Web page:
Recently my real man brought home a small bag of shallots (he’s so romantic!) which were reputedly almost past their best before date.
I removed the plastic bag so they could breath put them in my basket of various onions and forgot about them for about a week. When I remembered them they were still in prime condition so I decided to glaze them.
~ Don’t peel the shallots just remove any loose papery skins.
~ Put the shallots into a small pan, cover with boiling water and simmer for 2-3 minutes. This has two useful effects:
1. the skin is now easier to remove and doesn’t make you cry.
2. the shallots are slightly cooked so the rest of the process takes less time.
~ Drain and rinse.
~ Now peel them. If you cut off the stalk end and squeeze gently from the root end the shallot should slide out but this is a tiny weeny bit wasteful!
~ Heat a tablespoon of oil in a pan large enough to hold the shallots in one layer and sauté them, shaking and tossing from time to time till they are turning golden.
~ Add a light sprinkling of caster sugar, a little salt and enough hot water to just cover.
~ Simmer till tender when pierced with a sharp knife. If you run out of water before they are tender add a little more, if they are tender before you run out of water increase the heat and continue to cook, shaking the pan till there is just a little sticky goo left.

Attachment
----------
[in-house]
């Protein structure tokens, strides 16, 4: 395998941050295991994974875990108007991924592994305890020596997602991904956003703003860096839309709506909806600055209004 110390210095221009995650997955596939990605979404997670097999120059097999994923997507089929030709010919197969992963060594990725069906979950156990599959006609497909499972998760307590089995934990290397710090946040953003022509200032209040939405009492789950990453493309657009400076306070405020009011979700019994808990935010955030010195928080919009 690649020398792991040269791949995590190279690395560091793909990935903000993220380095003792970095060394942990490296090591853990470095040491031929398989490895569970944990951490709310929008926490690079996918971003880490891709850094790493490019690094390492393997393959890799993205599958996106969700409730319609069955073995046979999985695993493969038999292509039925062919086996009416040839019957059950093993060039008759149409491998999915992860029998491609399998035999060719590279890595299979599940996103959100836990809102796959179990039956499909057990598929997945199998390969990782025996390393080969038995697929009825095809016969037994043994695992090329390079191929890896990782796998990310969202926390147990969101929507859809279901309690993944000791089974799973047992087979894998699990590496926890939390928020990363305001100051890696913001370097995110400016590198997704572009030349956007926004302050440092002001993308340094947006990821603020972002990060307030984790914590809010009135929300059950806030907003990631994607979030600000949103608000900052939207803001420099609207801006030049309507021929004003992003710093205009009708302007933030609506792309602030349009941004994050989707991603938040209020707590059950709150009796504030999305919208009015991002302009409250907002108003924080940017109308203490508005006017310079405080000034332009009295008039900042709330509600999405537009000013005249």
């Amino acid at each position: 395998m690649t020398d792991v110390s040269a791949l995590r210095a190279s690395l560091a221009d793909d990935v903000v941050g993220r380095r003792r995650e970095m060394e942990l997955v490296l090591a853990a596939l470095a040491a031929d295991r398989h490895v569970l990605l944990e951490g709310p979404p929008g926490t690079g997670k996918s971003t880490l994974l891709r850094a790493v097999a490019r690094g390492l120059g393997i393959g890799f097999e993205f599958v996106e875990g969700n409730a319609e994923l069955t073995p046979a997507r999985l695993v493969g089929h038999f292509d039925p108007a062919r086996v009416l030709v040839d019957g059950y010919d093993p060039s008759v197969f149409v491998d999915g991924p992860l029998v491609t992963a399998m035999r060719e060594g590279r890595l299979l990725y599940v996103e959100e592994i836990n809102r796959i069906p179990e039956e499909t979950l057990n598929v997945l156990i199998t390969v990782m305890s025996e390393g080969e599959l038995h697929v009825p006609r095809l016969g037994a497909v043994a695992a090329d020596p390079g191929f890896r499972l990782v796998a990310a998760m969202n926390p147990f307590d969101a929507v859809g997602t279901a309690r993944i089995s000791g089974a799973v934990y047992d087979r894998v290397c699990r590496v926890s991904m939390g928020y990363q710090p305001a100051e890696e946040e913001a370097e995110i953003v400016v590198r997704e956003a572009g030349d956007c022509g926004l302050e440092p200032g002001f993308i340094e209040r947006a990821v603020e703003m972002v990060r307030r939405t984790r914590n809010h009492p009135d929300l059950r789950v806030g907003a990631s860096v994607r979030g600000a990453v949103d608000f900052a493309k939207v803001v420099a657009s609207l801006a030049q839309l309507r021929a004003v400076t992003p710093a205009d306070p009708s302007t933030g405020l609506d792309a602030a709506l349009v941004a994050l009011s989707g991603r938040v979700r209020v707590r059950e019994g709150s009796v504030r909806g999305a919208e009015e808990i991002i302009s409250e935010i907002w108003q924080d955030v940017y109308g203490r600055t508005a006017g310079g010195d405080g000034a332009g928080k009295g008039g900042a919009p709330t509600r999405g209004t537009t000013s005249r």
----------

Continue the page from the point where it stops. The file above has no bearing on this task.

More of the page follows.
~ It’s a nice idea to add either a glass of “leftover” red wine or a splash of balsamic vinegar towards the end of cooking and simmer till it is reduced to almost nothing. I chose red wine this time.
The first thing I made with my glazed shallots was a rather lovely pizza. Instead of a tomato sauce on the base I used an abstemious amount of balsamic glaze and the topping was simply glazed shallots, lovely St. Agur cheese and lots of black pepper.
Then, last night, I made myself a delicious dinner using a small piece of fillet steak which had been reduced from £2.50 to £1.53 so I’m not being extravagant here. I cut it into strips and sautéed half of them with some of the shallots, deglazed the pan with red wine and served it on top of fried mash. Awfully good and I think this must have cost me about 90p or so!
The other half of the steak? I marinated ready for a Bulgogi tomorrow night.
I still had four shallots and some oddments plus a small piece of St. Agur.
What would you do? I made a ...
I creamed the cheese with about twice as much softened butter, added the shallots, coarsely chopped, plus a little salt (the cheese and the butter being already salty) a lot of pepper. This will be great on steak, in jacket potatoes or to make hot flavoured bread, like garlic bread only different.
Flavoured butter is an excellent way of using up small quantities of all sorts of leftovers; (see here for an earlier post on the subject) and this is a good way to store it …
~ Spread a square of clingfilm or baking parchment onto the counter.
~ Scrape the soft and tasty butter into sausage about 30mm from and parallel to one edge.
~ Lift that edge and use the film or parchment to roll and shape the butter into a cylinder.
~ When satisfied roll the butter in the rest of the clingfilm and twist the ends to secure.
~ Chill or freeze until needed.
~ Use a hot knife to slice cold or frozen butters.
By the way, if you are thinking that a bag of cheap shallots isn't’t that romantic – think again, he also bought me these!
... and three of these!
I’ll let you know how I get on with them.